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Survival after out-of-hospital cardiac arrest during nights and weekends


Out-of-hospital cardiac arrest (OOHCA) still has a low survival rate, despite considerable efforts including early applications of basic life support and defibrillation in the pre-hospital setting. Post-resuscitation care after hospitalization, influencing the final outcome, may be less available during nights and weekends because of hospital, staffing, and response factors. We sought to determine whether outcomes after OOHCA differ during nights and weekends (off-hours) compared with daytimes of weekdays (on-hours).


We performed a retrospective analysis of 4-year data collected prospectively in a single institute. Adults with witnessed OOHCA of cardiac origin were recruited. The therapeutic strategy after hospitalization, including extracorporeal cardiopulmonary resuscitation (ECPR), therapeutic hypothermia (TH) and primary percutaneous coronary intervention (PCI), was dependent on the critical care physicians in charge. We used a propensity-score matching to reduce the differences of pre-hospital variables between patients arriving during off-hours and on-hours. Primary endpoint was 90-day survival after cardiac arrest. We evaluated the survival difference using the log-rank test and identified the significant interventions affecting outcome using the Cox regression model.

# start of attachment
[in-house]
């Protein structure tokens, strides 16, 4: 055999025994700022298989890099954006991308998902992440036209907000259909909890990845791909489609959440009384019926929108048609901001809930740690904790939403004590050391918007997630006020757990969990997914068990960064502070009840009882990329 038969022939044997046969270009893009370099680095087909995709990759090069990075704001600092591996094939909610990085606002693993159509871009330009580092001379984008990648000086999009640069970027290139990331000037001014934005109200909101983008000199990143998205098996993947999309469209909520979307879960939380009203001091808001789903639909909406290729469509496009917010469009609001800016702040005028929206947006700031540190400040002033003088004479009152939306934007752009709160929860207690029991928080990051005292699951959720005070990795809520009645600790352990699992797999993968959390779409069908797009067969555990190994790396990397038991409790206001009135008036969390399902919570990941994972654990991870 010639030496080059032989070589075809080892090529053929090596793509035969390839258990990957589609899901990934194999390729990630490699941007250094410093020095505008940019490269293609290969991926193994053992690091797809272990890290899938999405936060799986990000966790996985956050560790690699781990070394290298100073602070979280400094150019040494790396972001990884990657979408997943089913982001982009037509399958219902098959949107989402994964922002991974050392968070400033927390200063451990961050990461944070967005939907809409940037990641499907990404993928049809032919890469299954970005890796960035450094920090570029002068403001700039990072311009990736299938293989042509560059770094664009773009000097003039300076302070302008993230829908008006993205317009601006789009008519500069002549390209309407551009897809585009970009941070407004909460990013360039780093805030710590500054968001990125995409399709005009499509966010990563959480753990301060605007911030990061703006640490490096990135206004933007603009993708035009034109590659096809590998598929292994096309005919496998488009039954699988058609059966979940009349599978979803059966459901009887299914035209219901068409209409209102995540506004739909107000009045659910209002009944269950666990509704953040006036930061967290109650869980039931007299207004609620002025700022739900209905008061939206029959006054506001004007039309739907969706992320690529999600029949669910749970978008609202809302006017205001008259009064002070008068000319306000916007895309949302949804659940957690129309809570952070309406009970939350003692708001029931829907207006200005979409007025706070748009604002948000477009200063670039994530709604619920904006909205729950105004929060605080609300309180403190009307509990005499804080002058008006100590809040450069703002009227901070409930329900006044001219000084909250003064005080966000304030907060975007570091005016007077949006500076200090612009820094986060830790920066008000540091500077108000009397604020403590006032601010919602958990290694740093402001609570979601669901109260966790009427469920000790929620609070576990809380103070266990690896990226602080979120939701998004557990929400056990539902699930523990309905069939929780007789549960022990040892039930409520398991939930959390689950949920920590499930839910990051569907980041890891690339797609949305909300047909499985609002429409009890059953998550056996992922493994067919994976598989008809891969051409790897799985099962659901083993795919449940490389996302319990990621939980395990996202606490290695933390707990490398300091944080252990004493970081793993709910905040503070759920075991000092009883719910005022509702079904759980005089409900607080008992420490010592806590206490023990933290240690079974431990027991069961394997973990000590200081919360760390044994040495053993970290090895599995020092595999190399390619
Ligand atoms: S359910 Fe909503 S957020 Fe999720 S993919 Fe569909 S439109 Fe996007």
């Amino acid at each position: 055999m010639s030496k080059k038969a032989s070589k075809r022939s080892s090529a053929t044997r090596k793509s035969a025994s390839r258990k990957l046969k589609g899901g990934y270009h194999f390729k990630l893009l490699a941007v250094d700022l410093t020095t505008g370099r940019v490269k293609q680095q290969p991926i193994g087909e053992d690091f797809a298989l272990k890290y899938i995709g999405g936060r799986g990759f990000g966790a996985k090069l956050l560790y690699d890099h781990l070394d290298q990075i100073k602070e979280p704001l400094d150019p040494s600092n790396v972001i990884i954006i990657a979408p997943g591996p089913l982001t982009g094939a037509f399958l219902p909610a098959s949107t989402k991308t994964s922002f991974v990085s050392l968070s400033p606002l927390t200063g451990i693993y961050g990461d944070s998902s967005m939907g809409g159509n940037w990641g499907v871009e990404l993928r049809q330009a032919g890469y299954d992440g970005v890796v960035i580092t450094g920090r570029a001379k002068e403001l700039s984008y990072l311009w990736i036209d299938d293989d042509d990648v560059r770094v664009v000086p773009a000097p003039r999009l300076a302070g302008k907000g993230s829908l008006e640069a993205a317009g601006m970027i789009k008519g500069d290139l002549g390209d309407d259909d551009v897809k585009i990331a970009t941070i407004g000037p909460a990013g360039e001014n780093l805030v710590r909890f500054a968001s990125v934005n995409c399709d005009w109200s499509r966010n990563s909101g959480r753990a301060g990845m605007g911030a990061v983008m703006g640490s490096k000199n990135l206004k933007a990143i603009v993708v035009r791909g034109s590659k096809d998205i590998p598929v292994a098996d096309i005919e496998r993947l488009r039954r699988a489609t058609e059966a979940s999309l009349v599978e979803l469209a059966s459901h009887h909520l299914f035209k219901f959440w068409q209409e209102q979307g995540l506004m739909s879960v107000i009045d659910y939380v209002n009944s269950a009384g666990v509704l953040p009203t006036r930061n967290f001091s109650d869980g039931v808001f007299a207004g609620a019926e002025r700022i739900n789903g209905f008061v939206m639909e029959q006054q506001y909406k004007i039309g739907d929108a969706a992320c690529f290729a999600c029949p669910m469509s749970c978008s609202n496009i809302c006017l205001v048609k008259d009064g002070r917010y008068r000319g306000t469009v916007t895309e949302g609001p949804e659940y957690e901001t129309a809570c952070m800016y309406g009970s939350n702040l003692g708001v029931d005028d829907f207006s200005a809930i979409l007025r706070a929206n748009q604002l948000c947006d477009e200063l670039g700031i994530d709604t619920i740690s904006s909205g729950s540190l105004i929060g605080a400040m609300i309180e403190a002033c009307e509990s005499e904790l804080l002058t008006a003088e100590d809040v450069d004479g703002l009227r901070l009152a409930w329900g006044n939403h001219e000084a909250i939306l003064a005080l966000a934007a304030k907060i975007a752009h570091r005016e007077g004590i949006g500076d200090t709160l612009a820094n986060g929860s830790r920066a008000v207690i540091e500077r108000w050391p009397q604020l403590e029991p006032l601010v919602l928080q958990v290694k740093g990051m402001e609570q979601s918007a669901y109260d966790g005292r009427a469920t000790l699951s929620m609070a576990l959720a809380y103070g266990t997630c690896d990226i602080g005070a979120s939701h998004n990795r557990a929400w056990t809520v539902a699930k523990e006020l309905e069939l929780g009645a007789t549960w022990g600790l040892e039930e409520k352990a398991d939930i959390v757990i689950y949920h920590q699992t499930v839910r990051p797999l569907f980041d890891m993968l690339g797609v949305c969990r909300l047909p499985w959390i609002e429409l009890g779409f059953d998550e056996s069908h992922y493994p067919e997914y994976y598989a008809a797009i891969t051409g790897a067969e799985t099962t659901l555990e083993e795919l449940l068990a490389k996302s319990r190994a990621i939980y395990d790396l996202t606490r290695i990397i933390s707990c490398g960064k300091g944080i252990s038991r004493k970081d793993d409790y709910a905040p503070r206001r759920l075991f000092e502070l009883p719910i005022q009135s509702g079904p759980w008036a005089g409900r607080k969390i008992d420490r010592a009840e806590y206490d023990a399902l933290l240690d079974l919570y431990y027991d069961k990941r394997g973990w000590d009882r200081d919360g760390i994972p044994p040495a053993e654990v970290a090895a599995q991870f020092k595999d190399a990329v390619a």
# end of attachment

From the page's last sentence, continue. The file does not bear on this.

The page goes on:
Of 185 patients, 131 arrived during off-hours (the off-hours group) and 54 arrived during on-hours (the on-hours group). The matching process selected 37 patients each from both groups. The matched off-hours group had a lower survival rate than the matched on-hours group (10.8% vs. 37.8%; log-rank P = 0.025). Multivariate Cox regression analysis showed that TH was associated with 90-day survival after cardiac arrest (adjusted hazard ratio (HR), 0.43; 95% CI, 0.23 to 0.79), but there were no significant associations of ECPR (adjusted HR, 0.83; 95% CI, 0.50 to 1.37) and primary PCI (adjusted HR, 0.76; 95% CI, 0.42 to 1.38).


Lower survival rates after OOHCA during nights and weekends were seen at our institute. TH was more likely to be induced in patients arrived during daytimes of weekdays, and independently associated with survival benefit.


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    Peberdy MA, Ornato JP, Larkin GL, et al: Survival from in-hospital cardiac arrest during nights and weekends. JAMA. 2008, 299: 785-792. 10.1001/jama.299.7.785.

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Correspondence to K Maekawa.

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Maekawa, K., Tanno, K., Hase, M. et al. Survival after out-of-hospital cardiac arrest during nights and weekends. Crit Care 16, P269 (2012).

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  • Percutaneous Coronary Intervention
  • Cardiac Arrest
  • Cardiopulmonary Resuscitation
  • Therapeutic Hypothermia
  • Matching Process